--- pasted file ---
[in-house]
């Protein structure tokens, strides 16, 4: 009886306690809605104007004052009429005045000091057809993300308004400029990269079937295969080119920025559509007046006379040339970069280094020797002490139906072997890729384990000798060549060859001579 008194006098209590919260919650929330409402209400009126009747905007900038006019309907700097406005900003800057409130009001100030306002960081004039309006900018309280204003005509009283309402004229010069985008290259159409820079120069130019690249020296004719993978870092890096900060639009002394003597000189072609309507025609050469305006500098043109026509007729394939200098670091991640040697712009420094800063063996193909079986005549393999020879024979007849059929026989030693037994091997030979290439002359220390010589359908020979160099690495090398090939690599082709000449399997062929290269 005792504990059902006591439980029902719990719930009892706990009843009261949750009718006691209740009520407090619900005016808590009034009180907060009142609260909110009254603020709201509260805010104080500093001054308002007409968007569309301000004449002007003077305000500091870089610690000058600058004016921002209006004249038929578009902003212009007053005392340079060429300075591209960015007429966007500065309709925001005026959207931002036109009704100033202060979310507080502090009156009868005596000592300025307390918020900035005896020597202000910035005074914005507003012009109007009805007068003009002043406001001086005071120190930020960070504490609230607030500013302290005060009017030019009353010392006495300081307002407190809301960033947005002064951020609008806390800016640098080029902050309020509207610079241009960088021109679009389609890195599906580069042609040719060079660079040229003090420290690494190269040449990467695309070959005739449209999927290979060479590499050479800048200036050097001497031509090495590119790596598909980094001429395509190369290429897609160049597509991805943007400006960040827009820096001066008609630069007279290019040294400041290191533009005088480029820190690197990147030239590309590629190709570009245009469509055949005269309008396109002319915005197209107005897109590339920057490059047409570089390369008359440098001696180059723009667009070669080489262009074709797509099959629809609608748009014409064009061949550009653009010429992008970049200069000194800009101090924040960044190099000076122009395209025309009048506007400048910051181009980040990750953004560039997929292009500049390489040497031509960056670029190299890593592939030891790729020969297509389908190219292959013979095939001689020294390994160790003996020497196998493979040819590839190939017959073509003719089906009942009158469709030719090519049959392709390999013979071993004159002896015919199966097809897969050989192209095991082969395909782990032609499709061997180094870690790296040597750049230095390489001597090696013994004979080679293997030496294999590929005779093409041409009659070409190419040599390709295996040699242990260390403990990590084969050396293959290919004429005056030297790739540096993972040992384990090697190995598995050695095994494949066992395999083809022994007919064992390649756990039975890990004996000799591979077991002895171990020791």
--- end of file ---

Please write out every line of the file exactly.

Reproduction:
[in-house]
């Protein structure tokens, strides 16, 4: 009886306690809605104007004052009429005045000091057809993300308004400029990269079937295969080119920025559509007046006379040339970069280094020797002490139906072997890729384990000798060549060859001579 008194006098209590919260919650929330409402209400009126009747905007900038006019309907700097406005900003800057409130009001100030306002960081004039309006900018309280204003005509009283309402004229010069985008290259159409820079120069130019690249020296004719993978870092890096900060639009002394003597000189072609309507025609050469305006500098043109026509007729394939200098670091991640040697712009420094800063063996193909079986005549393999020879024979007849059929026989030693037994091997030979290439002359220390010589359908020979160099690495090398090939690599082709000449399997062929290269 005792504990059902006591439980029902719990719930009892706990009843009261949750009718006691209740009520407090619900005016808590009034009180907060009142609260909110009254603020709201509260805010104080500093001054308002007409968007569309301000004449002007003077305000500091870089610690000058600058004016921002209006004249038929578009902003212009007053005392340079060429300075591209960015007429966007500065309709925001005026959207931002036109009704100033202060979310507080502090009156009868005596000592300025307390918020900035005896020597202000910035005074914005507003012009109007009805007068003009002043406001001086005071120190930020960070504490609230607030500013302290005060009017030019009353010392006495300081307002407190809301960033947005002064951020609008806390800016640098080029902050309020509207610079241009960088021109679009389609890195599906580069042609040719060079660079040229003090420290690494190269040449990467695309070959005739449209999927290979060479590499050479800048200036050097001497031509090495590119790596598909980094001429395509190369290429897609160049597509991805943007400006960040827009820096001066008609630069007279290019040294400041290191533009005088480029820190690197990147030239590309590629190709570009245009469509055949005269309008396109002319915005197209107005897109590339920057490059047409570089390369008359440098001696180059723009667009070669080489262009074709797509099959629809609608748009014409064009061949550009653009010429992008970049200069000194800009101090924040960044190099000076122009395209025309009048506007400048910051181009980040990750953004560039997929292009500049390489040497031509960056670029190299890593592939030891790729020969297509389908190219292959013979095939001689020294390994160790003996020497196998493979040819590839190939017959073509003719089906009942009158469709030719090519049959392709390999013979071993004159002896015919199966097809897969050989192209095991082969395909782990032609499709061997180094870690790296040597750049230095390489001597090696013994004979080679293997030496294999590929005779093409041409009659070409190419040599390709295996040699242990260390403990990590084969050396293959290919004429005056030297790739540096993972040992384990090697190995598995050695095994494949066992395999083809022994007919064992390649756990039975890990004996000799591979077991002895171990020791």